Aristotle thought the earth had existed eternally. Roman poet Lucretius, intellectual heir to the Greek atomists, believed its formation must have been relatively recent, given that there were no records going back beyond the Trojan War. The Talmudic rabbis, Martin Luther and others used the biblical account to extrapolate back from known history and came up with rather similar estimates for when the earth came into being. The most famous came in 1654, when Archbishop James Ussher of Ireland offered the date of 4004 B.C.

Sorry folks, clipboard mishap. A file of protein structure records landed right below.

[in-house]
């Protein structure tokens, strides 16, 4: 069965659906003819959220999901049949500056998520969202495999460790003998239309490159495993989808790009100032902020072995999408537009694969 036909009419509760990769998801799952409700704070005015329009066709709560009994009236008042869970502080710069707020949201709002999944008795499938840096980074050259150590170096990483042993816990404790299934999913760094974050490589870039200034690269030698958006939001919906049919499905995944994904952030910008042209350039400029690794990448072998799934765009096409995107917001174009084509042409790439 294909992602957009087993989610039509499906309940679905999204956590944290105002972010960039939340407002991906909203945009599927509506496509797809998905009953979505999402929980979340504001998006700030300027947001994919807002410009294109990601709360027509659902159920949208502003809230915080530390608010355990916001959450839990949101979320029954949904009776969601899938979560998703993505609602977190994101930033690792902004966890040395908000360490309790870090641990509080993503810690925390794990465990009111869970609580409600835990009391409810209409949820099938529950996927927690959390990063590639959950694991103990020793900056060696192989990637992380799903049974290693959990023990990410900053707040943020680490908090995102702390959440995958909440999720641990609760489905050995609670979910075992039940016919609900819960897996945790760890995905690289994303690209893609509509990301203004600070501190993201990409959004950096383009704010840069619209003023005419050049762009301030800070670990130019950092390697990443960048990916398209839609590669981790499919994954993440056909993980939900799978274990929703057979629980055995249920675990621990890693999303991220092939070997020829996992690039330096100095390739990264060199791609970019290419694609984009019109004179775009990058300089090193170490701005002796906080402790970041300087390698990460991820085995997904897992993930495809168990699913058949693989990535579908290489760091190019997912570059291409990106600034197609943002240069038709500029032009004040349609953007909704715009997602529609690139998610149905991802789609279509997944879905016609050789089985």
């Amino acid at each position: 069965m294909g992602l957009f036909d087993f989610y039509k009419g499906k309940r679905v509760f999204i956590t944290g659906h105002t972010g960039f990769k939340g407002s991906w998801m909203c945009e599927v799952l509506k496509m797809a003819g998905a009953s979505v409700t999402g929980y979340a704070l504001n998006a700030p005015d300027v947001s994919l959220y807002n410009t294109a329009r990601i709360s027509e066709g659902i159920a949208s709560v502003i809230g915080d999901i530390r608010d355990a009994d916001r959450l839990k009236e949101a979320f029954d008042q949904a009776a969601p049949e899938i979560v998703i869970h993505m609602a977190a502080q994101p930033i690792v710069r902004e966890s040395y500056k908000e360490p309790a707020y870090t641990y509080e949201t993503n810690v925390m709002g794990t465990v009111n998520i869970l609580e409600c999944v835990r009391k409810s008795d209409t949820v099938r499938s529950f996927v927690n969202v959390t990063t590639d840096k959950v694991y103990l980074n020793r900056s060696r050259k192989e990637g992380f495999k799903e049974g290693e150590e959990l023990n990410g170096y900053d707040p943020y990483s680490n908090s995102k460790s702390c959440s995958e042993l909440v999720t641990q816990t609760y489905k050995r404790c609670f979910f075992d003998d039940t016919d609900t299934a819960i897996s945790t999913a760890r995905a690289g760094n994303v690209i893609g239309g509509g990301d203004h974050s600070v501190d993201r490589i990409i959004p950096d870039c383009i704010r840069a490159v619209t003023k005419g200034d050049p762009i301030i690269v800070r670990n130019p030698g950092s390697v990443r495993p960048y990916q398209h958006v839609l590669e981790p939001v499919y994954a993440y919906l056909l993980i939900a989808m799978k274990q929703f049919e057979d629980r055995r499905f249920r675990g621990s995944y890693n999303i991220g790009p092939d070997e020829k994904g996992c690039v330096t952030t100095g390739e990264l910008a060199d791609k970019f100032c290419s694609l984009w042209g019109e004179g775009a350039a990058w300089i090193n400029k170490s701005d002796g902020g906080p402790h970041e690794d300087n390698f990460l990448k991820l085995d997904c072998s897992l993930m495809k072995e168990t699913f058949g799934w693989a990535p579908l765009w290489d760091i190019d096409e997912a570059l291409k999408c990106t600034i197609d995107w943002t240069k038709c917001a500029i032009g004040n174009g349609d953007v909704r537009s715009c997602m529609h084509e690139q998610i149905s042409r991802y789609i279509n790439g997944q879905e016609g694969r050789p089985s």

Rocks returned from the Moon have been dated at a maximum of 4.51 billion years old. Martian meteorites that have landed upon Earth have also been dated to around 4.5 billion years old by lead-lead dating.